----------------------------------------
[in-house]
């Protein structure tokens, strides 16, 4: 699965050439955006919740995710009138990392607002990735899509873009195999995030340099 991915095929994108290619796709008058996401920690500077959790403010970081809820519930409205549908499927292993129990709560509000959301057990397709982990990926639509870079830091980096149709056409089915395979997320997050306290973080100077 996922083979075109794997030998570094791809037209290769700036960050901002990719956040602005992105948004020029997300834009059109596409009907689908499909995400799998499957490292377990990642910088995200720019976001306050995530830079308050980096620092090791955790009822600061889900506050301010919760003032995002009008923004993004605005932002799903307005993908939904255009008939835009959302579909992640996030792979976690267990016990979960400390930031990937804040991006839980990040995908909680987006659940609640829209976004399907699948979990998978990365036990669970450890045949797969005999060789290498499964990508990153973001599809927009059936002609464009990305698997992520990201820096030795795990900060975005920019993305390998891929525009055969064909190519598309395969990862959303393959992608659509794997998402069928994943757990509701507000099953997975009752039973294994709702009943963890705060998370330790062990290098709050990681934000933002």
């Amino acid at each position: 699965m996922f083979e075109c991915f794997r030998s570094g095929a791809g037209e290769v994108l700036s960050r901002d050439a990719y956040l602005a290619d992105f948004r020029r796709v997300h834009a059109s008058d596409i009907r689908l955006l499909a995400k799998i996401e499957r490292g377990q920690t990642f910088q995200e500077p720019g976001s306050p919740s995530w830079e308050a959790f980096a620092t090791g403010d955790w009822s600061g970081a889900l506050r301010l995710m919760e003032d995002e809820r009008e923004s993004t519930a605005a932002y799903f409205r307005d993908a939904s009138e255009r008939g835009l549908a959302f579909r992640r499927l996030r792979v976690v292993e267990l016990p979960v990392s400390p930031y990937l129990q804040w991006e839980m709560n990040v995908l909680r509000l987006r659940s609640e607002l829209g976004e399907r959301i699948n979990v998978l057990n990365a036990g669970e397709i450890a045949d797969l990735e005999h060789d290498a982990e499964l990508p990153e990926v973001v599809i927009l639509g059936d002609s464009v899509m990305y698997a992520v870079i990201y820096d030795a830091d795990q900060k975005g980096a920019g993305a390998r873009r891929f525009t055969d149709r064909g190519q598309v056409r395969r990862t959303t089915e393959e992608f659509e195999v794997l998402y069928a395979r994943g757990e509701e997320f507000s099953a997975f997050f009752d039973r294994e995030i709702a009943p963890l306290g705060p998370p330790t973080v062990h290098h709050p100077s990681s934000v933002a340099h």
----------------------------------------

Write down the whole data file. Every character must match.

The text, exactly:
[in-house]
């Protein structure tokens, strides 16, 4: 699965050439955006919740995710009138990392607002990735899509873009195999995030340099 991915095929994108290619796709008058996401920690500077959790403010970081809820519930409205549908499927292993129990709560509000959301057990397709982990990926639509870079830091980096149709056409089915395979997320997050306290973080100077 996922083979075109794997030998570094791809037209290769700036960050901002990719956040602005992105948004020029997300834009059109596409009907689908499909995400799998499957490292377990990642910088995200720019976001306050995530830079308050980096620092090791955790009822600061889900506050301010919760003032995002009008923004993004605005932002799903307005993908939904255009008939835009959302579909992640996030792979976690267990016990979960400390930031990937804040991006839980990040995908909680987006659940609640829209976004399907699948979990998978990365036990669970450890045949797969005999060789290498499964990508990153973001599809927009059936002609464009990305698997992520990201820096030795795990900060975005920019993305390998891929525009055969064909190519598309395969990862959303393959992608659509794997998402069928994943757990509701507000099953997975009752039973294994709702009943963890705060998370330790062990290098709050990681934000933002």
């Amino acid at each position: 699965m996922f083979e075109c991915f794997r030998s570094g095929a791809g037209e290769v994108l700036s960050r901002d050439a990719y956040l602005a290619d992105f948004r020029r796709v997300h834009a059109s008058d596409i009907r689908l955006l499909a995400k799998i996401e499957r490292g377990q920690t990642f910088q995200e500077p720019g976001s306050p919740s995530w830079e308050a959790f980096a620092t090791g403010d955790w009822s600061g970081a889900l506050r301010l995710m919760e003032d995002e809820r009008e923004s993004t519930a605005a932002y799903f409205r307005d993908a939904s009138e255009r008939g835009l549908a959302f579909r992640r499927l996030r792979v976690v292993e267990l016990p979960v990392s400390p930031y990937l129990q804040w991006e839980m709560n990040v995908l909680r509000l987006r659940s609640e607002l829209g976004e399907r959301i699948n979990v998978l057990n990365a036990g669970e397709i450890a045949d797969l990735e005999h060789d290498a982990e499964l990508p990153e990926v973001v599809i927009l639509g059936d002609s464009v899509m990305y698997a992520v870079i990201y820096d030795a830091d795990q900060k975005g980096a920019g993305a390998r873009r891929f525009t055969d149709r064909g190519q598309v056409r395969r990862t959303t089915e393959e992608f659509e195999v794997l998402y069928a395979r994943g757990e509701e997320f507000s099953a997975f997050f009752d039973r294994e995030i709702a009943p963890l306290g705060p998370p330790t973080v062990h290098h709050p100077s990681s934000v933002a340099h």